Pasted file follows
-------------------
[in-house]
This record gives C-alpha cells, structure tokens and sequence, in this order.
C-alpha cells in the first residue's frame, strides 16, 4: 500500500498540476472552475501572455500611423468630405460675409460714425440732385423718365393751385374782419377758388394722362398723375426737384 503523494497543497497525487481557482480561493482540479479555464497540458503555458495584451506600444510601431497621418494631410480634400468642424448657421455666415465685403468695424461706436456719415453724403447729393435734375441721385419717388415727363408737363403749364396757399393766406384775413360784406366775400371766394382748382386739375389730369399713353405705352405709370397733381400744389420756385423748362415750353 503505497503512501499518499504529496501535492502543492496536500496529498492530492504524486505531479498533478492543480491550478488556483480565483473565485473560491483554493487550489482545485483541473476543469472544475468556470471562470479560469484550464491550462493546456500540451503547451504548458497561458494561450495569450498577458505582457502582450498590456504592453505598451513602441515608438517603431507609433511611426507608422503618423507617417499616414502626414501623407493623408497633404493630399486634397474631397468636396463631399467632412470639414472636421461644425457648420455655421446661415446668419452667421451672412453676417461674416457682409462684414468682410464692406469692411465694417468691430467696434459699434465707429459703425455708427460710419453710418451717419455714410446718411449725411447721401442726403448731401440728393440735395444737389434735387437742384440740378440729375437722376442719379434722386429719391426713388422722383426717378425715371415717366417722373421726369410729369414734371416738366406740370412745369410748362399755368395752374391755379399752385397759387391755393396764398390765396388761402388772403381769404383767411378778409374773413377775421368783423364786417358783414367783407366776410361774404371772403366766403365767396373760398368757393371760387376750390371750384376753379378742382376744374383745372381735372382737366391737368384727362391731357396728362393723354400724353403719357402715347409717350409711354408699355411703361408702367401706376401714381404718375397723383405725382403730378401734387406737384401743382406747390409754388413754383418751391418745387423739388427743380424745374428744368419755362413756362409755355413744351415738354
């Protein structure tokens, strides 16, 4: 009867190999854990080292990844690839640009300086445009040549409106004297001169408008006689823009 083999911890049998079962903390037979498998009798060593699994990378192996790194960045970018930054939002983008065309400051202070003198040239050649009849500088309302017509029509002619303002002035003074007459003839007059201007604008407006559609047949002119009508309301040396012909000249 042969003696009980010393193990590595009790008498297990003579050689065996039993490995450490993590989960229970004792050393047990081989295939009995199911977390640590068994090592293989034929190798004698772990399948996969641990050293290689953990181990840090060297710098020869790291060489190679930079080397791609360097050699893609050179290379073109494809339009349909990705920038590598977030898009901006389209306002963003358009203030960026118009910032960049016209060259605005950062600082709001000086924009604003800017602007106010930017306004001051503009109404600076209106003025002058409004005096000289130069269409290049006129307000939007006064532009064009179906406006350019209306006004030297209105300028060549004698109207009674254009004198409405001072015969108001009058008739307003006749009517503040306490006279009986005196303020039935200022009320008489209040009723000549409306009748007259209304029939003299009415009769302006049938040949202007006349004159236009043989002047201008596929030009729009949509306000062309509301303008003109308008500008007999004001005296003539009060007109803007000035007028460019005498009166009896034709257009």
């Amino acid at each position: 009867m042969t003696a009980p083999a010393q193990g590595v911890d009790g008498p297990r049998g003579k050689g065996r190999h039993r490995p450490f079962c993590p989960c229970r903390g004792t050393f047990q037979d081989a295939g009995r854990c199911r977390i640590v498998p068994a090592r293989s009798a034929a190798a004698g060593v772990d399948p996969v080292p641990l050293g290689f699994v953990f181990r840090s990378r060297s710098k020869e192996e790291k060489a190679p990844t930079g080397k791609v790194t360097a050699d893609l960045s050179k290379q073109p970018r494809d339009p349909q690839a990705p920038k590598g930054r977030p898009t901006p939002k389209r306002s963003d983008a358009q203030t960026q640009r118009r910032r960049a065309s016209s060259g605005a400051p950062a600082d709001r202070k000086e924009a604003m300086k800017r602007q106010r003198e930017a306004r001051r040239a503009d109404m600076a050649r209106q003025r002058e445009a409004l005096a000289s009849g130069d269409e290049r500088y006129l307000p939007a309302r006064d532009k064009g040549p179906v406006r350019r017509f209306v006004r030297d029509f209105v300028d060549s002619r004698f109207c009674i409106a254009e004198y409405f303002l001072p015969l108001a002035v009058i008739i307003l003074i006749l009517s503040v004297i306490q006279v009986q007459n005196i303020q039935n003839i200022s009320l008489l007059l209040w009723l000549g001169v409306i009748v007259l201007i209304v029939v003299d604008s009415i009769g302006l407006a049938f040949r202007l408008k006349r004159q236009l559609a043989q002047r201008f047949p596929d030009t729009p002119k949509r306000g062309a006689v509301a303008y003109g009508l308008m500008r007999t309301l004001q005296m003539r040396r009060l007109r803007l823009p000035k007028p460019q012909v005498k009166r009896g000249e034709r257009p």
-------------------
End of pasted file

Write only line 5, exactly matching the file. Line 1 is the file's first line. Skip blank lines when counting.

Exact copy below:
């Amino acid at each position: 009867m042969t003696a009980p083999a010393q193990g590595v911890d009790g008498p297990r049998g003579k050689g065996r190999h039993r490995p450490f079962c993590p989960c229970r903390g004792t050393f047990q037979d081989a295939g009995r854990c199911r977390i640590v498998p068994a090592r293989s009798a034929a190798a004698g060593v772990d399948p996969v080292p641990l050293g290689f699994v953990f181990r840090s990378r060297s710098k020869e192996e790291k060489a190679p990844t930079g080397k791609v790194t360097a050699d893609l960045s050179k290379q073109p970018r494809d339009p349909q690839a990705p920038k590598g930054r977030p898009t901006p939002k389209r306002s963003d983008a358009q203030t960026q640009r118009r910032r960049a065309s016209s060259g605005a400051p950062a600082d709001r202070k000086e924009a604003m300086k800017r602007q106010r003198e930017a306004r001051r040239a503009d109404m600076a050649r209106q003025r002058e445009a409004l005096a000289s009849g130069d269409e290049r500088y006129l307000p939007a309302r006064d532009k064009g040549p179906v406006r350019r017509f209306v006004r030297d029509f209105v300028d060549s002619r004698f109207c009674i409106a254009e004198y409405f303002l001072p015969l108001a002035v009058i008739i307003l003074i006749l009517s503040v004297i306490q006279v009986q007459n005196i303020q039935n003839i200022s009320l008489l007059l209040w009723l000549g001169v409306i009748v007259l201007i209304v029939v003299d604008s009415i009769g302006l407006a049938f040949r202007l408008k006349r004159q236009l559609a043989q002047r201008f047949p596929d030009t729009p002119k949509r306000g062309a006689v509301a303008y003109g009508l308008m500008r007999t309301l004001q005296m003539r040396r009060l007109r803007l823009p000035k007028p460019q012909v005498k009166r009896g000249e034709r257009p």